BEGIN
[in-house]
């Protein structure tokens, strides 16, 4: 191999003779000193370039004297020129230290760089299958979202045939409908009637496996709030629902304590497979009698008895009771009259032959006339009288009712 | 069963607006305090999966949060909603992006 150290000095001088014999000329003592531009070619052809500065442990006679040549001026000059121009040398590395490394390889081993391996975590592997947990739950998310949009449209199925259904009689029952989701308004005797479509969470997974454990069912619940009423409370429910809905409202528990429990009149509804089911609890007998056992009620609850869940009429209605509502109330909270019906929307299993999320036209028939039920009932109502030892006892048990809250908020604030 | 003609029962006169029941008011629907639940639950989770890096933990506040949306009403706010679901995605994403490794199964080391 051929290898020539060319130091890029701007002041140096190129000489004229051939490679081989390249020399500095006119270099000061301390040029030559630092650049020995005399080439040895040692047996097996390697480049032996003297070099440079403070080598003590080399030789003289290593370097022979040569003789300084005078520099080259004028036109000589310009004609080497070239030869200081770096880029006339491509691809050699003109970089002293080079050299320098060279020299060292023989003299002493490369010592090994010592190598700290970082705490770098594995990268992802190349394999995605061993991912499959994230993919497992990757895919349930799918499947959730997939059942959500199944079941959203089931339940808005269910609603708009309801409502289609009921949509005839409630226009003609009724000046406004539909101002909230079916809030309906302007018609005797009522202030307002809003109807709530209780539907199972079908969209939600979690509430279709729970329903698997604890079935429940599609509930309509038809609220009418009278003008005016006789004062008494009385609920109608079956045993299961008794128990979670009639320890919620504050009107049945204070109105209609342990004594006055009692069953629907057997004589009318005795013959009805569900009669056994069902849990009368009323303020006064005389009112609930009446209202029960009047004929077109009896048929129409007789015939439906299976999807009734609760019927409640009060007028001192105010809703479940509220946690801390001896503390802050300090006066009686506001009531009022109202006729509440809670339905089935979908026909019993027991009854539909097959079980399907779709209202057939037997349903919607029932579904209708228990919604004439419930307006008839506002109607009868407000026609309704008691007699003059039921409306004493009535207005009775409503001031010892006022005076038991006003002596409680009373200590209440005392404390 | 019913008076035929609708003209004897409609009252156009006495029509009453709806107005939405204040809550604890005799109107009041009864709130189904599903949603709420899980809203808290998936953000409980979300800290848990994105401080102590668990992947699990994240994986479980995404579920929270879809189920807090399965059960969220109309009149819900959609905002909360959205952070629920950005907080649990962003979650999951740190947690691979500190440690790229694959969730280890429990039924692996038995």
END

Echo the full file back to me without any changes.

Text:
[in-house]
């Protein structure tokens, strides 16, 4: 191999003779000193370039004297020129230290760089299958979202045939409908009637496996709030629902304590497979009698008895009771009259032959006339009288009712 | 069963607006305090999966949060909603992006 150290000095001088014999000329003592531009070619052809500065442990006679040549001026000059121009040398590395490394390889081993391996975590592997947990739950998310949009449209199925259904009689029952989701308004005797479509969470997974454990069912619940009423409370429910809905409202528990429990009149509804089911609890007998056992009620609850869940009429209605509502109330909270019906929307299993999320036209028939039920009932109502030892006892048990809250908020604030 | 003609029962006169029941008011629907639940639950989770890096933990506040949306009403706010679901995605994403490794199964080391 051929290898020539060319130091890029701007002041140096190129000489004229051939490679081989390249020399500095006119270099000061301390040029030559630092650049020995005399080439040895040692047996097996390697480049032996003297070099440079403070080598003590080399030789003289290593370097022979040569003789300084005078520099080259004028036109000589310009004609080497070239030869200081770096880029006339491509691809050699003109970089002293080079050299320098060279020299060292023989003299002493490369010592090994010592190598700290970082705490770098594995990268992802190349394999995605061993991912499959994230993919497992990757895919349930799918499947959730997939059942959500199944079941959203089931339940808005269910609603708009309801409502289609009921949509005839409630226009003609009724000046406004539909101002909230079916809030309906302007018609005797009522202030307002809003109807709530209780539907199972079908969209939600979690509430279709729970329903698997604890079935429940599609509930309509038809609220009418009278003008005016006789004062008494009385609920109608079956045993299961008794128990979670009639320890919620504050009107049945204070109105209609342990004594006055009692069953629907057997004589009318005795013959009805569900009669056994069902849990009368009323303020006064005389009112609930009446209202029960009047004929077109009896048929129409007789015939439906299976999807009734609760019927409640009060007028001192105010809703479940509220946690801390001896503390802050300090006066009686506001009531009022109202006729509440809670339905089935979908026909019993027991009854539909097959079980399907779709209202057939037997349903919607029932579904209708228990919604004439419930307006008839506002109607009868407000026609309704008691007699003059039921409306004493009535207005009775409503001031010892006022005076038991006003002596409680009373200590209440005392404390 | 019913008076035929609708003209004897409609009252156009006495029509009453709806107005939405204040809550604890005799109107009041009864709130189904599903949603709420899980809203808290998936953000409980979300800290848990994105401080102590668990992947699990994240994986479980995404579920929270879809189920807090399965059960969220109309009149819900959609905002909360959205952070629920950005907080649990962003979650999951740190947690691979500190440690790229694959969730280890429990039924692996038995």